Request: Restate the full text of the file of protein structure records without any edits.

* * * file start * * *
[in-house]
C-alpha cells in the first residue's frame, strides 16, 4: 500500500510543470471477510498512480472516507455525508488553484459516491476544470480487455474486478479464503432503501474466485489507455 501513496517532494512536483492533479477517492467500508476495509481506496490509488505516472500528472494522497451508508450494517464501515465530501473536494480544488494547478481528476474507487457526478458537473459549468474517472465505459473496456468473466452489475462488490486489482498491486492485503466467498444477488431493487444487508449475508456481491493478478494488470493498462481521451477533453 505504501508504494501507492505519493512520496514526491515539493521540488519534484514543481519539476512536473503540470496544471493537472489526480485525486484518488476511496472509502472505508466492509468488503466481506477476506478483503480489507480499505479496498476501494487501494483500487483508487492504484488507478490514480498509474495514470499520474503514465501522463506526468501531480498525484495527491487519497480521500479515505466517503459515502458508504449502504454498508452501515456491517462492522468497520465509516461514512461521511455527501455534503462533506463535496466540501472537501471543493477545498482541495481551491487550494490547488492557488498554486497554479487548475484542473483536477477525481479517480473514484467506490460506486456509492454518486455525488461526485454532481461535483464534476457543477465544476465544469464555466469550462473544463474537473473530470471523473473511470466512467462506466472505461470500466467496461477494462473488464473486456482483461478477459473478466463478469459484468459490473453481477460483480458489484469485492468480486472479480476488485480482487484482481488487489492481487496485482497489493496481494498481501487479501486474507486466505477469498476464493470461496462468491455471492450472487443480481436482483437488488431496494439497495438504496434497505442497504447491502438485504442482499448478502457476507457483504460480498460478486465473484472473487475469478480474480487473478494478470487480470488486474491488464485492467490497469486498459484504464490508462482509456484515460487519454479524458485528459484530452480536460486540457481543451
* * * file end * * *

[in-house]
C-alpha cells in the first residue's frame, strides 16, 4: 500500500510543470471477510498512480472516507455525508488553484459516491476544470480487455474486478479464503432503501474466485489507455 501513496517532494512536483492533479477517492467500508476495509481506496490509488505516472500528472494522497451508508450494517464501515465530501473536494480544488494547478481528476474507487457526478458537473459549468474517472465505459473496456468473466452489475462488490486489482498491486492485503466467498444477488431493487444487508449475508456481491493478478494488470493498462481521451477533453 505504501508504494501507492505519493512520496514526491515539493521540488519534484514543481519539476512536473503540470496544471493537472489526480485525486484518488476511496472509502472505508466492509468488503466481506477476506478483503480489507480499505479496498476501494487501494483500487483508487492504484488507478490514480498509474495514470499520474503514465501522463506526468501531480498525484495527491487519497480521500479515505466517503459515502458508504449502504454498508452501515456491517462492522468497520465509516461514512461521511455527501455534503462533506463535496466540501472537501471543493477545498482541495481551491487550494490547488492557488498554486497554479487548475484542473483536477477525481479517480473514484467506490460506486456509492454518486455525488461526485454532481461535483464534476457543477465544476465544469464555466469550462473544463474537473473530470471523473473511470466512467462506466472505461470500466467496461477494462473488464473486456482483461478477459473478466463478469459484468459490473453481477460483480458489484469485492468480486472479480476488485480482487484482481488487489492481487496485482497489493496481494498481501487479501486474507486466505477469498476464493470461496462468491455471492450472487443480481436482483437488488431496494439497495438504496434497505442497504447491502438485504442482499448478502457476507457483504460480498460478486465473484472473487475469478480474480487473478494478470487480470488486474491488464485492467490497469486498459484504464490508462482509456484515460487519454479524458485528459484530452480536460486540457481543451